About 20 percent of U.S. women experience symptoms of depression after childbirth, yet little is known about what causes postpartum depression and other maternal behavior disorders.
UNL psychologist Ming Li studies the behavioral and biological mechanisms underlying maternal behavior. His aim is to better understand the psychological, environmental and biological factors involved in postpartum mental disorders. Findings could lead to better therapies for new moms struggling with depression and other behavioral problems.
Studies show serotonin plays a role. It’s a neuro-transmitter, a chemical that transmits nerve impulses across a synapse to a receptor in a nerve, muscle or other structure. It’s widely known to regulate mood and is a common target of antidepressant drugs.
With early grant support from the National Institutes of Health, Li’s research focused on two types of serotonin receptors, 2A and 2C. His and others’ research demonstrated that using drugs to increase or decrease serotonin activity at these two receptors disrupts maternal behavior in rats, a model for human maternal care. Mother rats whose serotonin neurotransmission is too high or too low spend less time tending and building nests for their young.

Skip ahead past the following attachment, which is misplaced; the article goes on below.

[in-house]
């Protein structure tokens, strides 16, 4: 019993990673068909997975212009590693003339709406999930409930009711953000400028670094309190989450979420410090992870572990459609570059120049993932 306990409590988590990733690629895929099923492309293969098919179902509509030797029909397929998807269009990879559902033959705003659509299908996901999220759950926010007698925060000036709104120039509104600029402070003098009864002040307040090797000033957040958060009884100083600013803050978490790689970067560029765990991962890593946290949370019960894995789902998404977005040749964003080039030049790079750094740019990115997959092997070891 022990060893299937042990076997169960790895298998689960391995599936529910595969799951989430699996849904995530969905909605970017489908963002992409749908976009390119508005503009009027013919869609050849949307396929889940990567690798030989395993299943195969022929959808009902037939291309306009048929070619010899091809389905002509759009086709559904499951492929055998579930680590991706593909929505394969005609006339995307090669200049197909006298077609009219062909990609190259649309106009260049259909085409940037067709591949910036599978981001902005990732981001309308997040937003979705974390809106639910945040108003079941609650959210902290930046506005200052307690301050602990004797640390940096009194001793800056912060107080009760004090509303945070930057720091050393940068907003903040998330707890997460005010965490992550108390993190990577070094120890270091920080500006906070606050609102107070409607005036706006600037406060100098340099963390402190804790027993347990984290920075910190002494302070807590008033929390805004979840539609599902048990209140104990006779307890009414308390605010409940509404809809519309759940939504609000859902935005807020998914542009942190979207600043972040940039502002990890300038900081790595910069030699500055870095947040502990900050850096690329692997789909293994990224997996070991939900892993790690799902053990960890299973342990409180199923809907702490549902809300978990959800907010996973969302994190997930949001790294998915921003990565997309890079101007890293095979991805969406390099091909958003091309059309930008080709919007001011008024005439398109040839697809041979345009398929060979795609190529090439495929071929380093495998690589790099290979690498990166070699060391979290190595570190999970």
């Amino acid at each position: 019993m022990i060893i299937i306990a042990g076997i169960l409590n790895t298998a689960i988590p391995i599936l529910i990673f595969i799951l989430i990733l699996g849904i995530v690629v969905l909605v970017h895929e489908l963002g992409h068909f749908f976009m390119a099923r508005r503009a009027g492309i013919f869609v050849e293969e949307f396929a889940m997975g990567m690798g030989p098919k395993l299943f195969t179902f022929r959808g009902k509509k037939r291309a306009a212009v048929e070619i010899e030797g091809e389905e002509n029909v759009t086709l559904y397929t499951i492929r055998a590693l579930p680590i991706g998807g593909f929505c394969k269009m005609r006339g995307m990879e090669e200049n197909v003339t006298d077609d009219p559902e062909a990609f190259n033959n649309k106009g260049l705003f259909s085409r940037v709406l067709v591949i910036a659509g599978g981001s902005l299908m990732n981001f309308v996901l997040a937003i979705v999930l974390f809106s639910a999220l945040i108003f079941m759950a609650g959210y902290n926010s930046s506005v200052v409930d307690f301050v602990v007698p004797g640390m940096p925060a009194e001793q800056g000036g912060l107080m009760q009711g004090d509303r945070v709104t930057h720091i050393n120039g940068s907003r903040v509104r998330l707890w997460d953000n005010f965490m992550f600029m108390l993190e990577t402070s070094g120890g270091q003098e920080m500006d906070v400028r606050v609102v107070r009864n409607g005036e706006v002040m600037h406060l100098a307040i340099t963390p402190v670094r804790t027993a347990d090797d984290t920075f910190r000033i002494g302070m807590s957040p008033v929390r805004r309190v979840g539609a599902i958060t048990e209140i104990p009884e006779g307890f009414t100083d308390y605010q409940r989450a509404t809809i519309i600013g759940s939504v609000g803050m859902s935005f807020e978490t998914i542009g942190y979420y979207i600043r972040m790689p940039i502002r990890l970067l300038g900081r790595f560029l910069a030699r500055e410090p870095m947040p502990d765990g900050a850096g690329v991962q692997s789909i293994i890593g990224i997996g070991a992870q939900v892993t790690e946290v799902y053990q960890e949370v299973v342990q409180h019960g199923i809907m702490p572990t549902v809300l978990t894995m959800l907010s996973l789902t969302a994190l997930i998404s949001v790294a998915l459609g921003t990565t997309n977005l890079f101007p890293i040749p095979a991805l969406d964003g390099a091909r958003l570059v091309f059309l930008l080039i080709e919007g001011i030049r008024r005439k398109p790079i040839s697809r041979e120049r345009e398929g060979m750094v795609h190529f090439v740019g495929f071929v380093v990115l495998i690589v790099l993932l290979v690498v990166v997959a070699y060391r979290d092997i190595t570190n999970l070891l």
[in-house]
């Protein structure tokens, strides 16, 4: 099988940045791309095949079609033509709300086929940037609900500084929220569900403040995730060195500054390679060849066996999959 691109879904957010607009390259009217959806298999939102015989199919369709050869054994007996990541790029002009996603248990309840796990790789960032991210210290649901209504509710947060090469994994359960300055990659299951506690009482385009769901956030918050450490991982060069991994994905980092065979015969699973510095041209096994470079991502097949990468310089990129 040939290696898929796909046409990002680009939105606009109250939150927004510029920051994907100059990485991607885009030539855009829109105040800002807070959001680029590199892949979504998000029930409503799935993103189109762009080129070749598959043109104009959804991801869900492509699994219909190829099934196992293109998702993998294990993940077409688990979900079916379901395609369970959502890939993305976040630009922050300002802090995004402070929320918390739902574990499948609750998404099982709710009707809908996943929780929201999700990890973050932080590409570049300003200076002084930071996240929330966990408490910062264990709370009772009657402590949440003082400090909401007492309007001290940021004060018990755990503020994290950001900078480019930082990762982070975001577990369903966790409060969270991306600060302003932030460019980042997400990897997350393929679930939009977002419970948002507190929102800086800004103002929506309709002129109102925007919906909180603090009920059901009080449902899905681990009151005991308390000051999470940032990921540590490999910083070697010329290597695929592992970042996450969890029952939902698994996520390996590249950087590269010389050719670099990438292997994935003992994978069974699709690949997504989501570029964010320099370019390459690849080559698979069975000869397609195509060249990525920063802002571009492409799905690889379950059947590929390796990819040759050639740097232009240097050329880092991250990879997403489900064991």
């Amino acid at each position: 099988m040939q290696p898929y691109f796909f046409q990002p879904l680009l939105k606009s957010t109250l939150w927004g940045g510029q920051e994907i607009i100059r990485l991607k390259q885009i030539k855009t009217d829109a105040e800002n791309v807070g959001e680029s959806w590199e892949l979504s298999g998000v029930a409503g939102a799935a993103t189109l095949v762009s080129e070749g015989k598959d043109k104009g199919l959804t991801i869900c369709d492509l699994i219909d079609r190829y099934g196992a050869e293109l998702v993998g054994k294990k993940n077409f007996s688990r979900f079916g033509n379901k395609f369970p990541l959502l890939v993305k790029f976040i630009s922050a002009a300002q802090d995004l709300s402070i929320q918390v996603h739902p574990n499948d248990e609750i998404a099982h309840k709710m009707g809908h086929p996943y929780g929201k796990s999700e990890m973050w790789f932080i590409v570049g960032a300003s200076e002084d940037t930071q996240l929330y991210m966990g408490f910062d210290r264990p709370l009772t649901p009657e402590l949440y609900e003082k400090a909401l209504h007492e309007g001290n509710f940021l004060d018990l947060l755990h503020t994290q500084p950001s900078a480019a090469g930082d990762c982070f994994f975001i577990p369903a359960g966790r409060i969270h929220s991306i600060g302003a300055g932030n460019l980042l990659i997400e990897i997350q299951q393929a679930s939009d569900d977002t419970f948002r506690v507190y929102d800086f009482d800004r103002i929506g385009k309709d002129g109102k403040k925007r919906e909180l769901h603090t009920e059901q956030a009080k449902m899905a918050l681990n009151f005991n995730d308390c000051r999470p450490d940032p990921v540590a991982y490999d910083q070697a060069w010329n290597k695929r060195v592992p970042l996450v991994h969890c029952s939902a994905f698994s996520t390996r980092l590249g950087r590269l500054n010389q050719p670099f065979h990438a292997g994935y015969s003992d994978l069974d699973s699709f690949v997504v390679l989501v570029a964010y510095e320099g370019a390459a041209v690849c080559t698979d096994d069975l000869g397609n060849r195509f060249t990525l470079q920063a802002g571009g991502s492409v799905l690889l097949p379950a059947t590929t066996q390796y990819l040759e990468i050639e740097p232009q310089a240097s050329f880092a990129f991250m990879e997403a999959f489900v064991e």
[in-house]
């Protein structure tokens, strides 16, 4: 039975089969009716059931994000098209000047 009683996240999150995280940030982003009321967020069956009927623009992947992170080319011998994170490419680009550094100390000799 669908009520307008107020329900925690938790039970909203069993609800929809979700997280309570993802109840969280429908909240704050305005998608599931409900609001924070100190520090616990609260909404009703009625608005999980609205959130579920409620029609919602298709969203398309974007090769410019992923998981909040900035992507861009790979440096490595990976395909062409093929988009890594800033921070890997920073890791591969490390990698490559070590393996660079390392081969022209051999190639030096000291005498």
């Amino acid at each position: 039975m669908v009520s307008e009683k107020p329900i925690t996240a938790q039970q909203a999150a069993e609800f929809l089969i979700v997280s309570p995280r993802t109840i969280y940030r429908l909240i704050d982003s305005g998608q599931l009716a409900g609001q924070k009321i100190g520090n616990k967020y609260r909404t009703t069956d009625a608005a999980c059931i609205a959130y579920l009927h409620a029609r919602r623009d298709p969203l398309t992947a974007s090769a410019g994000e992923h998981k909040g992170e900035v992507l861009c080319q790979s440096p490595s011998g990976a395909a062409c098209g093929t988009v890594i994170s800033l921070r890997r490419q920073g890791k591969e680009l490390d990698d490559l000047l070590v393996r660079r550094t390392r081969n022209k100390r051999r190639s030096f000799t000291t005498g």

Now, with a nearly $1.5 million grant from NIH’s National Institute of Mental Health, Li’s team is investigating reasons for the behavior change. Possibilities include decreased motivation, increased anxiety, motor impairment or disorganized behavior. They also are studying how the drugs function biologically, such as where and how they act in the brain to change serotonin activity.
“On the one hand, our work can help us understand the causes of postpartum mental disorders, its physiology, such as depression, anxiety, psychosis or even memory impairment,” Li said. “But another side is that we are studying drugs, and hopefully we will be able to provide some information for new drug therapies.”
Li’s research also may help scientists understand the psychology behind other serotonin-related mental disorders and how current psycho-therapeutic drugs affect brain neuroreceptors.